- Audio Commentary — Ported over from the 2003 special edition DVD, the commentary features several participants recorded separately and edited together later. James Cameron is by his lonesome and of course, talks heavily about the production, design, and filming techniques. Producer Gale Anne Hurd and special effects wizard Stan Winston discuss issues that arose during shoots and a few comments on the creatures, especially on the Queen. Visual effects supervisors Robert and Dennis Skotak spend their time on specific scenes along with the photography and the film's overall design. Pat McClung is the effects supervisor of miniatures, and his voice is only heard when his work is seen on screen. The last group is the cast Michael Biehn, Lance Henriksen, Bill Paxton, Jenette Goldstein, Carrie Henn, and Christopher Henn. The group may not be as rambunctious as in the first movie, but they definitely have a good time and talk about their time together in great length. The track is available on both versions of the movie.
- Introduction (SD, 1 min) — This is a short intro from James Cameron for the 1990 Special Edition cut where he explains his preference for that version over the theatrical.
- Deleted Scenes Index (HD, 20 min) — Sixteen scenes are collected here which are the same seen in the 1990 Special Edition cut.
- Isolated Score — Two versions of James Horner's musical composition are made available as separate tracks. I can't find a similar option on the DVD releases, so I have to assume this is the first time such an opportunity is offered for the home video market. It can only be selected for the theatrical cut.
HD Bonus Content: Any Exclusive Goodies in There?
- MU-TH-UR Mode — The same, very cool interactive feature is ported over, where an all-in-one interface tool, similar to pop-up menu, allows viewers to interestingly connect this disc with others from the 2010 box set. Admittedly, I did not test this out, but it is supposed to work in theory. Once activated, a selection bar appears along the left side of the screen with a small marker on the top right corner which keeps track of bookmarked clips. This version of the tool comes with a short tutorial and the "Data Tags" option.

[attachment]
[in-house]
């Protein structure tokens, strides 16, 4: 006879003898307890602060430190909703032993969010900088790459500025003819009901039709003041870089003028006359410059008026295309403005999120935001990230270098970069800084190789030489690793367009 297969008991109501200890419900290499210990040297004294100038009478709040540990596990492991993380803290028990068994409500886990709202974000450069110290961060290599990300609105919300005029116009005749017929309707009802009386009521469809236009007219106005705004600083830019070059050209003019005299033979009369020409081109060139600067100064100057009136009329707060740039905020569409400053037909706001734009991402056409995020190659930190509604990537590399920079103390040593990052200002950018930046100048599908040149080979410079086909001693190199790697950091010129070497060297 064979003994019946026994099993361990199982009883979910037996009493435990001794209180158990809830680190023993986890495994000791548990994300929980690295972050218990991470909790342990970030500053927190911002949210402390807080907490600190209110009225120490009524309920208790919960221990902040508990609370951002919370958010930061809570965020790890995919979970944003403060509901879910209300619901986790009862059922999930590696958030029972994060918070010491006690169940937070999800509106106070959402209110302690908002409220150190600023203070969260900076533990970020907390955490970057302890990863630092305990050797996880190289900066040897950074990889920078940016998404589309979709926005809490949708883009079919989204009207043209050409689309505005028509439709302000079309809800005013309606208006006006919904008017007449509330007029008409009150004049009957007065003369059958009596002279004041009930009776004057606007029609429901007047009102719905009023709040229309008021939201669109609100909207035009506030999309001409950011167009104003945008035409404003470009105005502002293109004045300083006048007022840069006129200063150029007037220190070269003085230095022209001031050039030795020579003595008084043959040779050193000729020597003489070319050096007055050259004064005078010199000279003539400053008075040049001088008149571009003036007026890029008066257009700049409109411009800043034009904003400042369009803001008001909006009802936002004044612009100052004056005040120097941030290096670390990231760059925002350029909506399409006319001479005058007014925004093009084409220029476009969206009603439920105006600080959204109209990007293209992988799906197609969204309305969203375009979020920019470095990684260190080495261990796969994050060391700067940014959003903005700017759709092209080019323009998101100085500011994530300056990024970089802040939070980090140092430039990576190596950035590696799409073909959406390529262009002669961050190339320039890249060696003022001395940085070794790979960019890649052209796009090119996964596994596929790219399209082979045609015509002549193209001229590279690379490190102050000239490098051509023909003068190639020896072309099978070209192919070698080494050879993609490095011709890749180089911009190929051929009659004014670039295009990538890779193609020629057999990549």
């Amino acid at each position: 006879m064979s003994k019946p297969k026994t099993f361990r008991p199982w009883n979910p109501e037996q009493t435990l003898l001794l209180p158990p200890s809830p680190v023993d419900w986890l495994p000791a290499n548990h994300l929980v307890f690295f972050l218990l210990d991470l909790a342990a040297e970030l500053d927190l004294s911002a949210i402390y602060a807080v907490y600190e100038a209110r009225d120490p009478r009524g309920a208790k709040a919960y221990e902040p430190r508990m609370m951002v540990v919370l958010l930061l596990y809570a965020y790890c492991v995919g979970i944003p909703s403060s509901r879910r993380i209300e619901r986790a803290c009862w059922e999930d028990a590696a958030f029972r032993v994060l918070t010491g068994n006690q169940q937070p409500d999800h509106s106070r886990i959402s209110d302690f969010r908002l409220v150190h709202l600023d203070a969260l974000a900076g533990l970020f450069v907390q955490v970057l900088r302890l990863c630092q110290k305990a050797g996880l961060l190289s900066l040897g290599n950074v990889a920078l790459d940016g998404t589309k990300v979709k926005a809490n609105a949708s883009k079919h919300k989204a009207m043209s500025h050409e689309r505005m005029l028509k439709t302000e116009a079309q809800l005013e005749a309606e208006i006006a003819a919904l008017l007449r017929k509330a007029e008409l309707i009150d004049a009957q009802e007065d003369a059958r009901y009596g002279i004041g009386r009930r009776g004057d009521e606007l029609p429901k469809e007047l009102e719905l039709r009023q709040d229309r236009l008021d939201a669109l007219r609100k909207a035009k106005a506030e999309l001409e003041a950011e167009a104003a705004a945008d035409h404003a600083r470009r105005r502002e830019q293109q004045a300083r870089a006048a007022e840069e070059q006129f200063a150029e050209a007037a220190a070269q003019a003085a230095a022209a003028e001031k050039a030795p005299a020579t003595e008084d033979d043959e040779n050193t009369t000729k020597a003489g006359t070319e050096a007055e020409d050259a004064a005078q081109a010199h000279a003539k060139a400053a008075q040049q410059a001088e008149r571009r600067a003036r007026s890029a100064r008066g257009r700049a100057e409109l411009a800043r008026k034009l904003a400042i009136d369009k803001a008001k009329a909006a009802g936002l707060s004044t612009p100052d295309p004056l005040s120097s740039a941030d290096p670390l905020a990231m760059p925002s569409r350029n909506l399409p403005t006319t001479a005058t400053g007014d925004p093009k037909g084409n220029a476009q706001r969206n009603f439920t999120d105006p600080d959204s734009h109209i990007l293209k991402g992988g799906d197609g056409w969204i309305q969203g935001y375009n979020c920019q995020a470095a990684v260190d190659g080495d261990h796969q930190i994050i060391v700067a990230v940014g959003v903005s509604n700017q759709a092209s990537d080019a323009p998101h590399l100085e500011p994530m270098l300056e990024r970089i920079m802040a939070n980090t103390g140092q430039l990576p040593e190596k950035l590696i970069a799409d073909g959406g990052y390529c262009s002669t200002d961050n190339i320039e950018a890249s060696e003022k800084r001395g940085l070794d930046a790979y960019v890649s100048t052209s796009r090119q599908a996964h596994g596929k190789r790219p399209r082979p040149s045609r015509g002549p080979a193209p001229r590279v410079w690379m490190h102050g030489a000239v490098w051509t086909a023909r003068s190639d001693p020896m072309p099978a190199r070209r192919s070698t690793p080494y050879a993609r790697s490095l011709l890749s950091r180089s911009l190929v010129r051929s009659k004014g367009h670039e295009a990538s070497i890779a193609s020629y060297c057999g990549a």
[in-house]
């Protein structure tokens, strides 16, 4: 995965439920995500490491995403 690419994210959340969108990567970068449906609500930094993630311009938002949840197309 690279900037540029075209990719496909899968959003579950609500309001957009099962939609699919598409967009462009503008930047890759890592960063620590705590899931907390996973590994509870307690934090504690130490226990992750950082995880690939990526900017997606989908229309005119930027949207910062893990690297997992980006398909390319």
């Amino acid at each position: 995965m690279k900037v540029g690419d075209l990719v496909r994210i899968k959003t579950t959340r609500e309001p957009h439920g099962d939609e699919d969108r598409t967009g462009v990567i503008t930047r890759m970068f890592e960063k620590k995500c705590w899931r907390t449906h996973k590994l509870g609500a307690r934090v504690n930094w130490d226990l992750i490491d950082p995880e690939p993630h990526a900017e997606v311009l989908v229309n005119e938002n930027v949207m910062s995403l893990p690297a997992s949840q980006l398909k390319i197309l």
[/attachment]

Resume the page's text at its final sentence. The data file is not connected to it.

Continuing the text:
Providing fans with more buying options, 20th Century Fox brings 'Aliens' as a single-disc package, a separate standalone from 2010's impressively attractive six-disc box set. James Cameron's sequel is arguably the best and most impressive follow-up, delivering a suspenseful thrill-ride of action and adventure. It's a rare treat to enjoy a sequel that's as good as its predecessor and still hopes up after four decades. To celebrate the film's 30th anniversary, the Blu-ray arrives with the same, excellent audio and video presentation as the one seen in the aforementioned box set. With a good set of bonuses and a cool interactive feature, the overall package is recommended for those who decided to wait for a standalone release.
- BD-50 Dual-Layer Disc
- Region Free
- 1080p/AVC MPEG-4
- English DTS-HD Master Audio 5.1
- English Dolby Digital 4.1 Surround
- French DTS 5.1
- German DTS 5.1
- Portuguese Dolby Digital 5.1
- Spanish Dolby Digital 5.1
- English SDH
- Audio Commentary
- Deleted Scenes
- Theatrical and Special Edition Cuts
- Isolated Score Track
- Digital HD Copy
Exclusive HD Content
- MU-TH-UR Mode Interactive Experience